Drinking during adolescence enhances the probability of alcoholism upon reaching adulthood. Likewise, stress has been demonstrated to have an important role in sustaining alcohol abuse. In rats, repeated stresses prior to chronic ethanol sensitized withdrawal-induced anxiety. Based upon stress increasing cytokines in brain in adolescent and adult rats, preliminary research in adolescent and adult rats demonstrated that repeated weekly lipopolysaccharide (LPS) dosing to increase cytokines in brain followed by 5 days of ethanol (LPS/withdrawal protocol) sensitized withdrawal- induced anxiety and increased the 14-GABA(A) receptor subunit in brain 3 days after withdrawal. This effort supports the conclusion that cytokines contribute to the action of stress to enhance adaptive change induced by ethanol. Therefore, studies in adolescent rats will first characterize the time course of the 14 subunit change in cortex during and after the LPS/withdrawal protocol. Subsequently, it will be determine if this increase in the 14 subunit is accompanied by changes in 11, 15, 32, &4 GABA(A) receptor subunits. To assess if this adaptive change has regional specificity, these assessments will be made in other regions of brain including the hippocampus, thalamus, and amygdala. To examine GABA(A) receptor function, electrophysiological studies will be performed to test if changes in synaptic and extrasynaptic GABA function occur for an extended period after the LPS/withdrawal protocol. Additionally, pharmacological studies will be carried out to identify selected GABA(A) receptor subunits at these cellular sites in chosen brain regions. Finally, studies will be undertaken to determine if blocking sensitization of ethanol withdrawal-induced anxiety induced by the LPS/withdrawal protocol will prevent the adaptive change in GABA(A) receptor subunits and diminish electrophysiological changes at synaptic and extrasynaptic sites. This latter strategy will be accomplished by preventing the LPS/withdrawal protocol behavioral sensitization of ethanol withdrawal-induced anxiety by administering drugs that block this sensitization when given prior to each of the weekly LPS doses injected before ethanol exposure. This work will test the hypothesis that the LPS/withdrawal protocol induction of persistent adaptation in GABA(A) receptor function and functional changes at synaptic and extrasynaptic sites in adolescent rats will correlate with the sensitization of withdrawal-induced anxiety induced by this protocol. The data collected should provide a foundation for understanding the role cytokines contribute to stress support of the functional pathology that increases adolescent susceptibility to continued alcohol abuse as adults.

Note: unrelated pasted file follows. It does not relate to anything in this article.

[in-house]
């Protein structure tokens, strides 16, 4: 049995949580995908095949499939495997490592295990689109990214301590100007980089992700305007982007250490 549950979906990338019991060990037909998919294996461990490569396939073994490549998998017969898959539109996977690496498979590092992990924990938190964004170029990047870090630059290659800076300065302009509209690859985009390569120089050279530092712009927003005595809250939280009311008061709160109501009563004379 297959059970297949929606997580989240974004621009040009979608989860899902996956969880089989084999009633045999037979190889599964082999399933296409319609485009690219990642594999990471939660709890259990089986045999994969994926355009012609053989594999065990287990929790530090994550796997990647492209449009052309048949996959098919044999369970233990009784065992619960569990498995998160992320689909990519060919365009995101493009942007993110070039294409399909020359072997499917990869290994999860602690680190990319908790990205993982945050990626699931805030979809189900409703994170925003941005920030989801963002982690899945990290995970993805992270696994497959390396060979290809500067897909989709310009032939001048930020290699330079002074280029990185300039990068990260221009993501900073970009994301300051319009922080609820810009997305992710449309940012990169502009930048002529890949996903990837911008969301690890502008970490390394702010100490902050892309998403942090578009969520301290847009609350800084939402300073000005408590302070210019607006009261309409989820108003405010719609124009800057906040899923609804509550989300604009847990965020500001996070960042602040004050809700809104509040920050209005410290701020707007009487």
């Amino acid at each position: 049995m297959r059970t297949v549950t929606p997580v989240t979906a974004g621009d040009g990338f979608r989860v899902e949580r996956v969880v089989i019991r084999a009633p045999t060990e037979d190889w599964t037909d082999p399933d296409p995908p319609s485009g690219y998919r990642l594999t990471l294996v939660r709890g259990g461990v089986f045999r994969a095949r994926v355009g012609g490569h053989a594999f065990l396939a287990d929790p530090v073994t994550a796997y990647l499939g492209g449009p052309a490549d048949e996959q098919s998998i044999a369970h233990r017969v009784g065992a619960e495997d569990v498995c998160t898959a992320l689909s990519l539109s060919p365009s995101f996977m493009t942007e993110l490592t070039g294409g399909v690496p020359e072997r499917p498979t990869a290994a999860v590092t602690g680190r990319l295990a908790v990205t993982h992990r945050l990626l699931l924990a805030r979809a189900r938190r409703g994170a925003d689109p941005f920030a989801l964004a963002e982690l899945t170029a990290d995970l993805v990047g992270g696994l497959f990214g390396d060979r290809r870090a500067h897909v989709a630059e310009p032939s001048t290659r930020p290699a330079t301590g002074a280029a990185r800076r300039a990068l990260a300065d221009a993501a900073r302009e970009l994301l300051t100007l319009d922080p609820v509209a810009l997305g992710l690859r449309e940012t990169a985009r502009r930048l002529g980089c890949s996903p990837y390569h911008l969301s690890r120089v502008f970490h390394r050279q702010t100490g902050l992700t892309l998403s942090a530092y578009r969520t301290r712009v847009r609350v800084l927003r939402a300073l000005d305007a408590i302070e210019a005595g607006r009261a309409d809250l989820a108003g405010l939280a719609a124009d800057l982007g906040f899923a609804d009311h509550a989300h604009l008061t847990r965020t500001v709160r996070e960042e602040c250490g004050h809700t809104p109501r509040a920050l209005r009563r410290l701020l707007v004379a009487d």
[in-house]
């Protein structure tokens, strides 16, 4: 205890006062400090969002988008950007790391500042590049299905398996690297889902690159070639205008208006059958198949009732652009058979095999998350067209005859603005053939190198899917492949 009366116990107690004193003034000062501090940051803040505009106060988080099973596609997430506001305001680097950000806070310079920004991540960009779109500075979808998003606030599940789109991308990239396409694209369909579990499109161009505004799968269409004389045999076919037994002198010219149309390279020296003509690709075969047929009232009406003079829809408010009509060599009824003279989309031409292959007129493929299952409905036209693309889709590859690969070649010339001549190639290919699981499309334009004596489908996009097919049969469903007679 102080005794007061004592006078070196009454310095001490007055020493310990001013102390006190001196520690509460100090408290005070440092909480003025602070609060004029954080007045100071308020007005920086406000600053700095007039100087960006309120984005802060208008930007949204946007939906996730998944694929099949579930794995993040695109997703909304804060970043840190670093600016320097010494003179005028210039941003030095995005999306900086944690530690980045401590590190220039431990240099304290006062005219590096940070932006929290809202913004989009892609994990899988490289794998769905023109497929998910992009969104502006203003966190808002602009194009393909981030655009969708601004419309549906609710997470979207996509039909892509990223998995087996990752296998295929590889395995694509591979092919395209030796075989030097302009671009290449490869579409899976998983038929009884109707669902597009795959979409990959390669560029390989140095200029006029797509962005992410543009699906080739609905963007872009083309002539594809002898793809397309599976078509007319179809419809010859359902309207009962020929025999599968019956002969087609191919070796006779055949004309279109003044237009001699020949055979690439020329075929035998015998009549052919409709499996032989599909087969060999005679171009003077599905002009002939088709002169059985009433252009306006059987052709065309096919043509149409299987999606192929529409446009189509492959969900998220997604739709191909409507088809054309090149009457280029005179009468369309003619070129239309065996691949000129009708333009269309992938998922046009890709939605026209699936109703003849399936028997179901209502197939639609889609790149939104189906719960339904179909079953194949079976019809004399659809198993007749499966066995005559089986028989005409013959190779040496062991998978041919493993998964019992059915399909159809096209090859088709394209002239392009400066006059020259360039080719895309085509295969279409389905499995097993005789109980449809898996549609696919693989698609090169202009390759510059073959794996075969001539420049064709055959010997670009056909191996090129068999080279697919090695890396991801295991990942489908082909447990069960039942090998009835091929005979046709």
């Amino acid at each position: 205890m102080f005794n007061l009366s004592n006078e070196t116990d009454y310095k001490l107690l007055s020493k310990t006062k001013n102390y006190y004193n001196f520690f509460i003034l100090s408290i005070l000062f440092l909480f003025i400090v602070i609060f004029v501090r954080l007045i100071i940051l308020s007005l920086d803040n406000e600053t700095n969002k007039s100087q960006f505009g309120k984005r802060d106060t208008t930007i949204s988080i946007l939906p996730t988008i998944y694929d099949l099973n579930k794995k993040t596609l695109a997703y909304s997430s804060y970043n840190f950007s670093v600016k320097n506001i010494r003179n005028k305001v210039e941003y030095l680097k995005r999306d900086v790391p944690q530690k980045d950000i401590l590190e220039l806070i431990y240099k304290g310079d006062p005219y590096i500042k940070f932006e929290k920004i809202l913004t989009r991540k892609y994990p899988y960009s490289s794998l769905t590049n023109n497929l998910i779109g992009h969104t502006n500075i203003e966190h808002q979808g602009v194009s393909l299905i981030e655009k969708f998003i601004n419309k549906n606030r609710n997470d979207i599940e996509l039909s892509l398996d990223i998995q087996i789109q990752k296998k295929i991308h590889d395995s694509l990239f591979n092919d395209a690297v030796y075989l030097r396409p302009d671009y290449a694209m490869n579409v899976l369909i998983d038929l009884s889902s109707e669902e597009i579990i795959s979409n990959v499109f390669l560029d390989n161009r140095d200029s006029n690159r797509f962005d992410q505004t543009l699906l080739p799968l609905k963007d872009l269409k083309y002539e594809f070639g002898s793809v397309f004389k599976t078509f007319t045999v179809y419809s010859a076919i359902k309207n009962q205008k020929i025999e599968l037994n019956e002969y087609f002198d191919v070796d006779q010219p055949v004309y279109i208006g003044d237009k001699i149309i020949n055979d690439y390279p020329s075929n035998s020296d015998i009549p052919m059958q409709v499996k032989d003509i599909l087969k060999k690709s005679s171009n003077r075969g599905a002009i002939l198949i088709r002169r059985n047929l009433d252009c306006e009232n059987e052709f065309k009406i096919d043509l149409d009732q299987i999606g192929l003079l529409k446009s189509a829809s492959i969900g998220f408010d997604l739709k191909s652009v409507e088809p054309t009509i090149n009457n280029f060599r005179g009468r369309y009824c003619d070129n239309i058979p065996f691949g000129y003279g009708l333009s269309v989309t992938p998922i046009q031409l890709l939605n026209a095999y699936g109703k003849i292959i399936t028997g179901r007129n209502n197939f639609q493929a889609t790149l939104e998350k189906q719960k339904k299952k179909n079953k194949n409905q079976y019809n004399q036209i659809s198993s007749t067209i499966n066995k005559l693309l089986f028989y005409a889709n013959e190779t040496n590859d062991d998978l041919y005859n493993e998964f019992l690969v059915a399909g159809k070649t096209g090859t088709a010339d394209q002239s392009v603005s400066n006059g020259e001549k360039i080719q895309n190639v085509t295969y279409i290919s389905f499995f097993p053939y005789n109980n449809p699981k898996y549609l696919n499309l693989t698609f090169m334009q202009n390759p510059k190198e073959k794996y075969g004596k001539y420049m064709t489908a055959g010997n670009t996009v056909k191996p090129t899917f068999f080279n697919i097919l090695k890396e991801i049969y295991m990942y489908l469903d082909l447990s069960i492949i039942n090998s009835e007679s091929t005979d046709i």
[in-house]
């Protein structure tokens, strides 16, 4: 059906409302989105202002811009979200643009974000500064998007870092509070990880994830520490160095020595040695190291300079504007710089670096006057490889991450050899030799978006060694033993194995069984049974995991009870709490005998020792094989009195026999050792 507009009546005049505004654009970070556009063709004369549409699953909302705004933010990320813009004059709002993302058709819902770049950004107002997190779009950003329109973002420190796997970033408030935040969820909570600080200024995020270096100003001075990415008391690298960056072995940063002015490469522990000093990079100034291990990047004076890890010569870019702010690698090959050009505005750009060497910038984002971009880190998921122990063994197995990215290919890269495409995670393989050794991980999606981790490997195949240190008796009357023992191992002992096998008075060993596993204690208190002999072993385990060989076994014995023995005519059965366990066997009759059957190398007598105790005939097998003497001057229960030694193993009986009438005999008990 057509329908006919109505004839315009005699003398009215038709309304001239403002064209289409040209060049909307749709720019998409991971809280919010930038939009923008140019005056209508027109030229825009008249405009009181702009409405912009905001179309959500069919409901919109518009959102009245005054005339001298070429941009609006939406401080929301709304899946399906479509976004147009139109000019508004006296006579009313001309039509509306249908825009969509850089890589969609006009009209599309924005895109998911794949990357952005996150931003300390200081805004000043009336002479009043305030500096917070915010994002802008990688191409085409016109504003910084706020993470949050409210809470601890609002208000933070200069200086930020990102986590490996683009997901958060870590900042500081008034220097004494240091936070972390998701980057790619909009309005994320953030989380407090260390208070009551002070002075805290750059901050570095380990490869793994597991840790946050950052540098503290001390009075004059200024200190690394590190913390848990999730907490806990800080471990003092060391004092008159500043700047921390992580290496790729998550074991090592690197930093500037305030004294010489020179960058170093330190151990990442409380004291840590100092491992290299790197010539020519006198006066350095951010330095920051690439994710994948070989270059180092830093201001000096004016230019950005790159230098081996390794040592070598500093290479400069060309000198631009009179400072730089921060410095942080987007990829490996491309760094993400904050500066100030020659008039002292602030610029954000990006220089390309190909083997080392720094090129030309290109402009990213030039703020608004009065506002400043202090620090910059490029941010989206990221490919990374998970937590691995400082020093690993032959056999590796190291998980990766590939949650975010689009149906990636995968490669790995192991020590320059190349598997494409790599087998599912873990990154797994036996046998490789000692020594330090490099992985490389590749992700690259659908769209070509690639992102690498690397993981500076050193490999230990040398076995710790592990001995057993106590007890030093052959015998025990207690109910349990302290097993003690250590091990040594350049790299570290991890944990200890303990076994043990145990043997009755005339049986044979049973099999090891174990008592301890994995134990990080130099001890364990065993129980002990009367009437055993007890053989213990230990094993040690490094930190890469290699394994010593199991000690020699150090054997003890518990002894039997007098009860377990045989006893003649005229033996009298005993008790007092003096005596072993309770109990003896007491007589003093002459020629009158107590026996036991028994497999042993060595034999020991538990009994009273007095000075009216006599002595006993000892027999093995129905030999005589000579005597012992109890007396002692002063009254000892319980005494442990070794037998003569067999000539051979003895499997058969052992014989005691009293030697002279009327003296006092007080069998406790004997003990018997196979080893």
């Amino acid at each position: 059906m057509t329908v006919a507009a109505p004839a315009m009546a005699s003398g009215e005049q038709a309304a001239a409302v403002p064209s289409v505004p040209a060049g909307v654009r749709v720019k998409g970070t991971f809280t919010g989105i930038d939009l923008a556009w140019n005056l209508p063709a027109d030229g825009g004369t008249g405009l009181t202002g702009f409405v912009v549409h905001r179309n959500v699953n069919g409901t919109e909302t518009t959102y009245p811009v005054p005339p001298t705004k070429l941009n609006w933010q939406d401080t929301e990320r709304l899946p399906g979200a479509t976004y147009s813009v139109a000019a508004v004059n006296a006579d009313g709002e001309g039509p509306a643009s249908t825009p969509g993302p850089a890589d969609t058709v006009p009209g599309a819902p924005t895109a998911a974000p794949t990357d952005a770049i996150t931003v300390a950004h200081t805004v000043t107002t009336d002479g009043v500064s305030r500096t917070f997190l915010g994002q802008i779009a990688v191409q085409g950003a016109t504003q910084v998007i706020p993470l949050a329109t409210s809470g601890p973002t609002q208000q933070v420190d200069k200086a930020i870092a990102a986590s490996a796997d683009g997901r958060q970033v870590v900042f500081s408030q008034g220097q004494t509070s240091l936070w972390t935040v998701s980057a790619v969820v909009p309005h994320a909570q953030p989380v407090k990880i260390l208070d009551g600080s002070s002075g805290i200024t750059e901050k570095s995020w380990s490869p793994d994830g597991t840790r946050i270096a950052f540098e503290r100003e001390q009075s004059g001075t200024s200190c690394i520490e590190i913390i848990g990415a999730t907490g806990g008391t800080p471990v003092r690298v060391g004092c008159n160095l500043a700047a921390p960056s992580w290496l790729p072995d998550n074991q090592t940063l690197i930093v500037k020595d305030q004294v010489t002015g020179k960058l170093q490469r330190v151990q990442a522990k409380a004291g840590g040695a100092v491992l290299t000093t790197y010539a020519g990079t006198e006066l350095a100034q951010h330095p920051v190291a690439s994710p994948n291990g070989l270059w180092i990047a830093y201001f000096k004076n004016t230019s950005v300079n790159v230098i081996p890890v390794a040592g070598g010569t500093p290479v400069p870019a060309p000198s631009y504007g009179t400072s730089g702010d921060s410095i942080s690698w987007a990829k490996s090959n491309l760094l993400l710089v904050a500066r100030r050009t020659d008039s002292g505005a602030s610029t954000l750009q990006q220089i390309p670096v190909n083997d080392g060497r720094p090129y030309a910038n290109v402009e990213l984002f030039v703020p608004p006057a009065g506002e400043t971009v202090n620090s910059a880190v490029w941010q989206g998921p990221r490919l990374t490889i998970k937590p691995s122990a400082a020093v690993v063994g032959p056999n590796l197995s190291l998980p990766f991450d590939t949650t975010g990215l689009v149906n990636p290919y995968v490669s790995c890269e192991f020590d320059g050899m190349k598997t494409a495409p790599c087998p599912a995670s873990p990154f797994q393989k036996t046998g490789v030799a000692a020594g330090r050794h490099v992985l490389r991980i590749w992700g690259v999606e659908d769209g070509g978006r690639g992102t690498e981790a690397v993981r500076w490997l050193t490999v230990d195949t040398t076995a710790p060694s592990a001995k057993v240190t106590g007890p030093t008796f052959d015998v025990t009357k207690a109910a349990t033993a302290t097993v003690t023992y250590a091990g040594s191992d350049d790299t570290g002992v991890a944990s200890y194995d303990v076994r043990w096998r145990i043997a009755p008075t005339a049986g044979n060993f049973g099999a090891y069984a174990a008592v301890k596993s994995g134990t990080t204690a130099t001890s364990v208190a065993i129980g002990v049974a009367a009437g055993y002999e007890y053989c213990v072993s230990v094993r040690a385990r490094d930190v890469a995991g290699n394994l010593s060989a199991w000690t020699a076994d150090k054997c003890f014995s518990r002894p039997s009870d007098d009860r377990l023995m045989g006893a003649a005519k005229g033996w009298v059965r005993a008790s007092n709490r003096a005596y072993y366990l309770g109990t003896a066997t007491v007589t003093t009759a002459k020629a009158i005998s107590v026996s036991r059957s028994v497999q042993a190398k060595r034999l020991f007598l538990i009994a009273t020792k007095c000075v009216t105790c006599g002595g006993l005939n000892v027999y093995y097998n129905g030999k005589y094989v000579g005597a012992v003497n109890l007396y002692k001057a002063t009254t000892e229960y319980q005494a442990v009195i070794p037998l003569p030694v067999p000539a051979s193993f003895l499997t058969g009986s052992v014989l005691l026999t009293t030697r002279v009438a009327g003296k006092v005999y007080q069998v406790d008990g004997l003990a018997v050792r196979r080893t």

Public Health Relevance

inking during adolescence enhances the probability of being an alcoholic during adulthood. Additionally, stress is an important aspect of sustaining relapse to drinking. Since cytokines contribute to stress responses, this proposal examines adaptive changes in adolescent rats that result from an interaction of cytokines and ethanol.

Agency
National Institute of Health (NIH)
Institute
National Institute on Alcohol Abuse and Alcoholism (NIAAA)
Type
Research Project (R01)
Project #
5R01AA017462-05
Application #
8493908
Study Section
Neurotoxicology and Alcohol Study Section (NAL)
Program Officer
Bechtholt-Gompf, Anita
Project Start
2009-07-10
Project End
2014-06-30
Budget Start
2013-07-01
Budget End
2014-06-30
Support Year
5
Fiscal Year
2013
Total Cost
$311,069
Indirect Cost
$100,887
Name
University of North Carolina Chapel Hill
Department
Psychiatry
Type
Schools of Medicine
DUNS #
608195277
City
Chapel Hill
State
NC
Country
United States
Zip Code
27599
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